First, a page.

Never an industry for the faint-hearted, music recording has been the recipient of multiple whammies lately, such as general record company dysfunction, competition from home studios and an overall trend among the listening public to accept inferior sound as normal. For music-recording facilities, it’s just not business as usual anymore. Only the strong and the smart can survive.
Although the past year has been undeniably difficult, there have not been any major L.A. studio closings. In fact, a couple of brand-new, ground-up facilities debuted in 2002, and two classic studios of the ’70s and ’80s have recently reopened.
In 2000, Alan Kubicka, owner of numerous music and production facilities under the Chicago Recording Company umbrella, took over and reunited the original Kent Duncan/Carl Yanchar/Tom Hidley-designed Kendun Recorders. Renamed Glenwood Place, and with an acoustical update by Yanchar’s Wave:Space Inc. that’s garnered a 2002 TEC Award nomination, the new venture is aimed at the upper-echelon market. After an extensive cosmetic renovation, the rooms were outfitted with an adventurous choice of new consoles: a Euphonix System 5 and a “Rupert Neve” Amek 9098. In mid-2002, veteran studio manager Kit Rebhun, who previously helmed NRG, moved to take over Glenwood’s reins. Shortly after, Mitch Berger, formerly with The Village, came onboard as chief technical engineer.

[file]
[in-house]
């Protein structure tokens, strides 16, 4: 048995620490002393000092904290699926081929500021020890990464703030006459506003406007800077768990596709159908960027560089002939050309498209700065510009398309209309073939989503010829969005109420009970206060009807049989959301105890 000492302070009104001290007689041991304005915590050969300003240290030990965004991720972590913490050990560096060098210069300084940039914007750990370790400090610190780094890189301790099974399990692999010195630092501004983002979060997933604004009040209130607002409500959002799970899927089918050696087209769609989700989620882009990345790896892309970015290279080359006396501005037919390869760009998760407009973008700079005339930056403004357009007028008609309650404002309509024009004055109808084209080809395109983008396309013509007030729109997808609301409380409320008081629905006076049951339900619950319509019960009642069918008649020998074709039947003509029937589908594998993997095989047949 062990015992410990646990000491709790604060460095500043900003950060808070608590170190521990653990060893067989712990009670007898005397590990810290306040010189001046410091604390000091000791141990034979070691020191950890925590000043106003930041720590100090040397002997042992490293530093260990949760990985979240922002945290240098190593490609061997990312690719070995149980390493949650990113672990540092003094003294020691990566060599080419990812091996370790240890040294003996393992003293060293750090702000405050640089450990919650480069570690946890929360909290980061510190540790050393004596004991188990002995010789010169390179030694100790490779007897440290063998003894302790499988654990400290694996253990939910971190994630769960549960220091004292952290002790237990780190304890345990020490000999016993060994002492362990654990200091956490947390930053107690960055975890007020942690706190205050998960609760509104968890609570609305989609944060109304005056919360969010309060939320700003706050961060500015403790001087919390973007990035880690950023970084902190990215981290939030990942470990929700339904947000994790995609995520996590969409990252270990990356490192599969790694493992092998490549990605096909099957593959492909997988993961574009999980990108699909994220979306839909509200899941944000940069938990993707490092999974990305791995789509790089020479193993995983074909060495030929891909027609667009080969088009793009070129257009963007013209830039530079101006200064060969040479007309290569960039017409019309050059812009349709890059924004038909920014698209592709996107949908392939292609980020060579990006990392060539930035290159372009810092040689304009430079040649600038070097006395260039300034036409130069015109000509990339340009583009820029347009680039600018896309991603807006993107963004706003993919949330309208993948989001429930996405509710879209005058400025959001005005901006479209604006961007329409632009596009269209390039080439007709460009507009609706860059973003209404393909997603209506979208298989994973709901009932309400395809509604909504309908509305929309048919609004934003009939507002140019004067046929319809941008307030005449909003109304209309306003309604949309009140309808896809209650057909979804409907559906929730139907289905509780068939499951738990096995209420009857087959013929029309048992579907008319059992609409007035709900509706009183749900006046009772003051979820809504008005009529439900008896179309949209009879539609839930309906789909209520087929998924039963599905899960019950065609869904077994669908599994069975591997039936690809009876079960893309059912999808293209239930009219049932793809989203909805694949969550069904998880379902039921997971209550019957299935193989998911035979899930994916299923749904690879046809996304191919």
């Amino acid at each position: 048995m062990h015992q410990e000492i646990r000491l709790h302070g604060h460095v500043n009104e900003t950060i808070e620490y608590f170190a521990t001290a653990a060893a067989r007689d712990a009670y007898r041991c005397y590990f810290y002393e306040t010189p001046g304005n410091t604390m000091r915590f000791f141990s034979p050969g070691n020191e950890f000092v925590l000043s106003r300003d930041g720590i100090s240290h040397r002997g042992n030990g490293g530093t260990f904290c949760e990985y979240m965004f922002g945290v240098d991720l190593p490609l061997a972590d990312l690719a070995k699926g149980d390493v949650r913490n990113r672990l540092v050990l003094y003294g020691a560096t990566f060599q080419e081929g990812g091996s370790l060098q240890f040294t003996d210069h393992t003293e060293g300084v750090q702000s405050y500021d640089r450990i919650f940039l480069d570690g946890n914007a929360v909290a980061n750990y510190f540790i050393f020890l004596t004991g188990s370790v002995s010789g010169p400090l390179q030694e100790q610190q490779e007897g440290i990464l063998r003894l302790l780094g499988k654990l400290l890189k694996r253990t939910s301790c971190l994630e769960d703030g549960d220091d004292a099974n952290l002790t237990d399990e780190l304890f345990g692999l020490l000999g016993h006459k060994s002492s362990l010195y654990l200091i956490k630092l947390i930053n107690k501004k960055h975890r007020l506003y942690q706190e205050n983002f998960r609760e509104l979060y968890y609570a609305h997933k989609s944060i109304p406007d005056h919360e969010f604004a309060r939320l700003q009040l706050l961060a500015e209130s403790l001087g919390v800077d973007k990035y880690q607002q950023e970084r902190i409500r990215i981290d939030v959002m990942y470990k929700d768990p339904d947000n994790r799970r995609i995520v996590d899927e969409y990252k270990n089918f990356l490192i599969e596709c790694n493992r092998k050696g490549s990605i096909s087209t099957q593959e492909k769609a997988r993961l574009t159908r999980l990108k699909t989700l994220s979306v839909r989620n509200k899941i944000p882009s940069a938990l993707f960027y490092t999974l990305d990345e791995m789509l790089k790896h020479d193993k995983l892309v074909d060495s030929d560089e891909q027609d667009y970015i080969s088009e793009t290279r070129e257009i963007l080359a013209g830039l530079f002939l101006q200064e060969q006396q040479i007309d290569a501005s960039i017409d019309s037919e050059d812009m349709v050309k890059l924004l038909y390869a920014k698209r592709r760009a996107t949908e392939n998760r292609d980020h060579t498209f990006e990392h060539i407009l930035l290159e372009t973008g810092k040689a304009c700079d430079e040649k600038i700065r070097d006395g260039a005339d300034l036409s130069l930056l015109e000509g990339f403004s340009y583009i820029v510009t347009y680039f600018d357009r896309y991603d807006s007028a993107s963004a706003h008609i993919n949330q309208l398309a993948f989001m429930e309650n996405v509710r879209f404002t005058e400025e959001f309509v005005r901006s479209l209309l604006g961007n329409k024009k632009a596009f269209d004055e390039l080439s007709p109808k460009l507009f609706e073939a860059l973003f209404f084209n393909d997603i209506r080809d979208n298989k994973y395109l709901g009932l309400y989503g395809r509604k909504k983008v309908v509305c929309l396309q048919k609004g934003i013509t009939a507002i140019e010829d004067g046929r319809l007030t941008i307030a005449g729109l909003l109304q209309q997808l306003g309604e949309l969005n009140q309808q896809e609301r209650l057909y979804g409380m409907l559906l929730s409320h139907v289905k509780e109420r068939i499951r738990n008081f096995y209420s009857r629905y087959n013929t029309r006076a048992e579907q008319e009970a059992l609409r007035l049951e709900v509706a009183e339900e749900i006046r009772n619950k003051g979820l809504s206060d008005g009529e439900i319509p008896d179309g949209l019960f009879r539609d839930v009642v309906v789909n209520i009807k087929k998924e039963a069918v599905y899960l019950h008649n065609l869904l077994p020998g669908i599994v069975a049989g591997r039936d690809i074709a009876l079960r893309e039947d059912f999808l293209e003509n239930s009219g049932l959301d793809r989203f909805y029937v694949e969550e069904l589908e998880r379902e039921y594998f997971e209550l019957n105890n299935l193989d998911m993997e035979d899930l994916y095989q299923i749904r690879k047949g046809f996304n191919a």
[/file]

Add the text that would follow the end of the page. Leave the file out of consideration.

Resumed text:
Studio 3, Kendun’s large live tracking room, sports an SSL 9000 J Series console. And, as of September 1, a 64-input Neve 8068, formerly at New York’s Unique Recording, will replace Studio 2’s 9098. The System 5 remains in Studio 1, a 5.1 surround suite that has hosted projects for The Cartoon Network and music clients.
“Right now, the market wants tried-and-true,” Rebhun says of the 9000 J addition. “People aren’t comfortable with new consoles, even if they’re absolutely incredible. They don’t want to sit down with a learning curve; there just isn’t time for it.”
Plenty of live bands are still recording, and a lot of them are at Hollywood’s Cello Studios, open since 1999. With seven studios housed in the “Western” part of what was Bill Putnam’s legendary United Western Studios, the facility has become a haven for such producers and engineers as Rick Rubin, Jim Scott, Bill Bottrell, Jerry Finn, Joe McGrath, Pat Leonard and George Drakoulias.
Western was the site of such historic recordings as the Beach Boys’ Pet Sounds and Frank Sinatra’s “It Was a Very Good Year,” so there was a lot to live up to. “Our first year was a battle,” admits studio manager Candace Stewart. “People were skeptical, thinking that we’d alter the studios. But it was always our intention to keep the live rooms unchanged.”
Cello’s centerpiece is Studio 1, which can accommodate a 70-piece orchestra and is fitted with a double Neve 8078. Studio 2 houses a heavily modified Neve 8028, and Studio 3, the “Pet Sounds room,” recently replaced its vintage Neve 8078 with an Amek 9098, an experiment that’s proven more successful at Cello than it was at Glenwood Place. “With the 56-in Amek, we get 112 automated faders and the Rupert Neve sound,” Stewart says.